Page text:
Go back to the Europarl portal

Choisissez la langue de votre document :

  • bg - български
  • es - español
  • cs - čeština
  • da - dansk
  • de - Deutsch
  • et - eesti keel
  • el - ελληνικά
  • en - English (Selected)
  • fr - français
  • ga - Gaeilge
  • hr - hrvatski
  • it - italiano
  • lv - latviešu valoda
  • lt - lietuvių kalba
  • hu - magyar
  • mt - Malti
  • nl - Nederlands
  • pl - polski
  • pt - português
  • ro - română
  • sk - slovenčina
  • sl - slovenščina
  • fi - suomi
  • sv - svenska
Parliamentary questions
PDF 101kWORD 18k
30 January 2018
Question for written answer E-000512-18
to the Commission
Rule 130
Joëlle Mélin (ENF)

 Subject:  The future of supplementary protection certificates
 Answer in writing 

On 5 September 2017, the French judicial authorities ruled that the supplementary protection certificate (SPC) issued by the Gilead laboratory was not valid. The Netherlands, Sweden and Greece have already rejected the manufacturer’s SPC request and generics are already available. In France, a box can now be bought for less than EUR 200, while the laboratory was selling it for more than EUR 400. However, in other Member States, the SPC is a barrier to access to generics, thus hindering access to preventative HIV treatment.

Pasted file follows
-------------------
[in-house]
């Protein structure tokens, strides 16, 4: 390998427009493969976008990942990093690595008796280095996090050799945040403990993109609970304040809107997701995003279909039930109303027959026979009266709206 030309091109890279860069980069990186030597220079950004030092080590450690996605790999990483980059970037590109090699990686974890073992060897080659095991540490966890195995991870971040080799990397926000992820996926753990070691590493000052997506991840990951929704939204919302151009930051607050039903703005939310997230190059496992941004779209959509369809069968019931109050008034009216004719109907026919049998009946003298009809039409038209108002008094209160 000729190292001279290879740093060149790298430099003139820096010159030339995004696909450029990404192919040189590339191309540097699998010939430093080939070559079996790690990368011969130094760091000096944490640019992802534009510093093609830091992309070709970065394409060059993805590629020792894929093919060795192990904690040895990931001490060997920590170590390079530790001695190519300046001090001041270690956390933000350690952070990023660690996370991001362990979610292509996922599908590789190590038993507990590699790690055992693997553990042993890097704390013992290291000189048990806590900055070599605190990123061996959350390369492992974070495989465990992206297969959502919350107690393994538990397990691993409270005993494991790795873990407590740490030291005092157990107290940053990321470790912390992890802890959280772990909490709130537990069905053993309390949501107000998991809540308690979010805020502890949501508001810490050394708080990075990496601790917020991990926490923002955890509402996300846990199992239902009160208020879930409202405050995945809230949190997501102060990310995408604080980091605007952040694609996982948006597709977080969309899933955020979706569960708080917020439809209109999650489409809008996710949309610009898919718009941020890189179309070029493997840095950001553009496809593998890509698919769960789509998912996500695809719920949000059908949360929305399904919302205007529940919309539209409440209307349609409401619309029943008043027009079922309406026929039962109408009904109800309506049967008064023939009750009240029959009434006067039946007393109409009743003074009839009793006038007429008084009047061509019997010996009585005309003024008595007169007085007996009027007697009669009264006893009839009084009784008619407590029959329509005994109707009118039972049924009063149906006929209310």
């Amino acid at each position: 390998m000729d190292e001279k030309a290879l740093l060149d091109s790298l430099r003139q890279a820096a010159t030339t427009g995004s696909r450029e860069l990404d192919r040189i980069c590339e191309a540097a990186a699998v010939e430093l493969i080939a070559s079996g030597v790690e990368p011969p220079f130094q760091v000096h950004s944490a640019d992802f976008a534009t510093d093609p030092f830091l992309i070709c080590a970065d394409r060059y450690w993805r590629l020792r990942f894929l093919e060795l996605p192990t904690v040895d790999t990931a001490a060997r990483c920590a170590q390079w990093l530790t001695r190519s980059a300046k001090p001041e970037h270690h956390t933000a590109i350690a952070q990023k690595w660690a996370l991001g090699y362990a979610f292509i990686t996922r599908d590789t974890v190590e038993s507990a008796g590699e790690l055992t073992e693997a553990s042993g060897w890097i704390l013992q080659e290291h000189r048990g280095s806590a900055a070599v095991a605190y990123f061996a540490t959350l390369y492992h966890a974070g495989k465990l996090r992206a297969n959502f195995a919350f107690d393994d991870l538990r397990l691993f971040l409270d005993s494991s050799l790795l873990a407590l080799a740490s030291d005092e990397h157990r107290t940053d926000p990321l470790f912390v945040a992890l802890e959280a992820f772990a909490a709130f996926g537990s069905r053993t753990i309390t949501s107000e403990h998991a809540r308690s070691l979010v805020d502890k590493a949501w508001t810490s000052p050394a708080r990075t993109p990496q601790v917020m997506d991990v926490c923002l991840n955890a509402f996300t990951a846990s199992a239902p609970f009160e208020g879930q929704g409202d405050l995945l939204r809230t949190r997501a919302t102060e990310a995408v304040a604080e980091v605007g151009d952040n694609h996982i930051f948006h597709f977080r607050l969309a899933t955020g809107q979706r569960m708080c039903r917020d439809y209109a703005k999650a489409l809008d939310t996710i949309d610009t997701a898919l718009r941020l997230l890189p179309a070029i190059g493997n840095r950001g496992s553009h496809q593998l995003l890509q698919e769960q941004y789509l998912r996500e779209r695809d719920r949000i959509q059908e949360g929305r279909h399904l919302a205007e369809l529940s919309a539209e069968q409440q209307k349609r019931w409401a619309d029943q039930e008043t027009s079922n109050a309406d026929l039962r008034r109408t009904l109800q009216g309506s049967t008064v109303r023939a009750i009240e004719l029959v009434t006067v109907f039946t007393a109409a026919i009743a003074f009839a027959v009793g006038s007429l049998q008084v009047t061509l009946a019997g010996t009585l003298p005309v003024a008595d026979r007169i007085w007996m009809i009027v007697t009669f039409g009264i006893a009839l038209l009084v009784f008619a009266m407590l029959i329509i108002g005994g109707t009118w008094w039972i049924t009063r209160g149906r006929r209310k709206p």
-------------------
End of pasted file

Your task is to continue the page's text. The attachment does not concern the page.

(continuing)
A British judge opted to request legal clarification on a technical point from the European Court of Justice (ECJ). At the same time as this procedure, the arrangements for the SPCs are being discussed at the Commission, insofar as they are based on a 2009 regulation which seems outdated and vague, leading to differences of interpretation within the European Union.

In this connection, what is the Commission’s timetable for its draft revision of the regulation on the supplementary protection certificate and what stages of the consultations have been opened so far?

Original language of question: FR 
Last updated: 13 February 2018Legal notice